The last two months of the year — with the rapid fire of military holiday parties — are the Mandatory Fun Olympics. You don’t need to look it up; it’s a legit thing, trust us. Thank goodness we’re able to ride the sugar high from our kids’ Halloween candy into Thanksgiving and the December ho-ho-holidays. Otherwise, we would require an I.V. of black coffee — to go, obviously, because we need to be in 12 places at once.
Ever reach a point around the second week in December when you’re like, “What am I even doing right now? All I want to do is wrap presents and watch Christmas Vacation in my festive pajamas — without a bra, thank you very much — and drink cocoa (read: wine) without having to make small talk about holiday plans and what that mystery flavor is in that potluck crockpot dish.”
This rant isn’t you. You freaking love the holidays; you’re just a victim of quantity over quality military holiday parties. If you’ve got a say in the holiday planning for your unit, it’s time to flip the switch. We love each other, but we don’t need to get together every weekend during the holidays — family time is sometimes fun too, just saying. We just need to get selective about what kinds of military holiday parties we host. And, if you’re the new kid on the block and you don’t have a say in your unit’s party planning, never fear — you just get to be selective in what you attend.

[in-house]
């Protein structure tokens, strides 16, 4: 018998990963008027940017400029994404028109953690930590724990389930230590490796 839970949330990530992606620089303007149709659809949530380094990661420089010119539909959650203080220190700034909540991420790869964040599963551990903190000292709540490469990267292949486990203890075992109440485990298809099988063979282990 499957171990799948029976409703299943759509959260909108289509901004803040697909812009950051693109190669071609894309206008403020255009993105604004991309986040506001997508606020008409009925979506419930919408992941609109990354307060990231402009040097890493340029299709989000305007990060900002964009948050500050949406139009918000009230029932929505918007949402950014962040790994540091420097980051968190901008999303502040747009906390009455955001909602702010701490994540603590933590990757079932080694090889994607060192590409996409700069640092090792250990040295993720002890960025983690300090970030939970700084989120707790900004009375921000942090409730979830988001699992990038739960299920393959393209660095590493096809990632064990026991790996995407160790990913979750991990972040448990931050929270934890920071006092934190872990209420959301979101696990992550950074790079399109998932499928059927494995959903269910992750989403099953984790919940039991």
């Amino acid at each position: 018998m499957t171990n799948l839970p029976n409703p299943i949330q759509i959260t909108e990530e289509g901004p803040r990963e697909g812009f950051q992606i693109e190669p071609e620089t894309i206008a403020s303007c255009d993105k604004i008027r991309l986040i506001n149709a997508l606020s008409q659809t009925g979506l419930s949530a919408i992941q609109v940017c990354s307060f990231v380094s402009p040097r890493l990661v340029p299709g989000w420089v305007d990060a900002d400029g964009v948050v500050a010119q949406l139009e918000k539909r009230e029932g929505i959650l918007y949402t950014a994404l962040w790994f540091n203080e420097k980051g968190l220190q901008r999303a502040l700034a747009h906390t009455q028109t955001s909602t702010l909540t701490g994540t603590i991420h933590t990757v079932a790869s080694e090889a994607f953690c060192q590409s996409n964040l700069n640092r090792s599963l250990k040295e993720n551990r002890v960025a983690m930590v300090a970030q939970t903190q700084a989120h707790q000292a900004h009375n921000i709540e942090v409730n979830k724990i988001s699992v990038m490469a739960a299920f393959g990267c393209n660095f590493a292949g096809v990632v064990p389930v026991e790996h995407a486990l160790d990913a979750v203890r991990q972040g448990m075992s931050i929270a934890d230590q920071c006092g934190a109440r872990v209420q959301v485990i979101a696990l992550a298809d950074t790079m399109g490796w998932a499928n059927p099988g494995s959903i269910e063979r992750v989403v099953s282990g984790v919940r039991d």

We’ve got two military holiday parties you need to adopt in your unit — consider it our gift to you. In the first one, everyone gets a gift and the dress code is jammies. And, the second one doesn’t even happen until after the holidays when your schedule is wide open.
Party One: Favorite Things Party
PJs and presents and gorging on cookies — “these are a few of my favorite things.” You’ve probably heard of the Favorite Things Party; you may have even attended one. But, when you attend one in December, you take it to the next level.
This military holiday party should be cozy and kid-free. Who in your unit has the biggest living room? See if she’s willing to host. Is your installation’s TLF of this decade? Rent a couple adjoining rooms. The dress code is pajamas, and, no, that is not negotiable.
Everyone should bring one of their favorite things, new and wrapped, within a previously determined price point. Don’t be the person who brings a $50 gift to a $10 party. Sure, it will be a hit, but you blow a hole in the party premise. Play by the rules. Here are a few of our favorite things:
- Cavallini & Co. paper — Their poster-sized, vintage decorative wrapping paper sheets look beautiful framed, and starting around $8, they’re the perfect way to fill your home with art on the cheap each and every time you move. Cavallini & Co. also offers desk and wall calendars, notebooks, tea towels, tote bags, and more.
- A book that you absolutely loved — Read something this year that really spoke to you? Reese Witherspoon’s Whiskey in a Teacup is a fun Southern cookbook and coffee table book in one, and the hardcover retails right at $20. With the right crowd, you might also find success with The Subtle Art of Not Giving a F*ck (for those of us who need to stop caring everything so darn much before we lose it), The Roads to Sata (for all our friends stationed in Japan), or The Art of Gathering (for the hostess in us all).
- A pair of fun, cozy socks
- An insulated wine tumbler — Keep that mulled wine warm in the winter and that sauvignon blanc chilled in the summer. Since most varieties come with a lid, for around $10, you’ll be able to invite your clumsy friend over again for a glass of cab.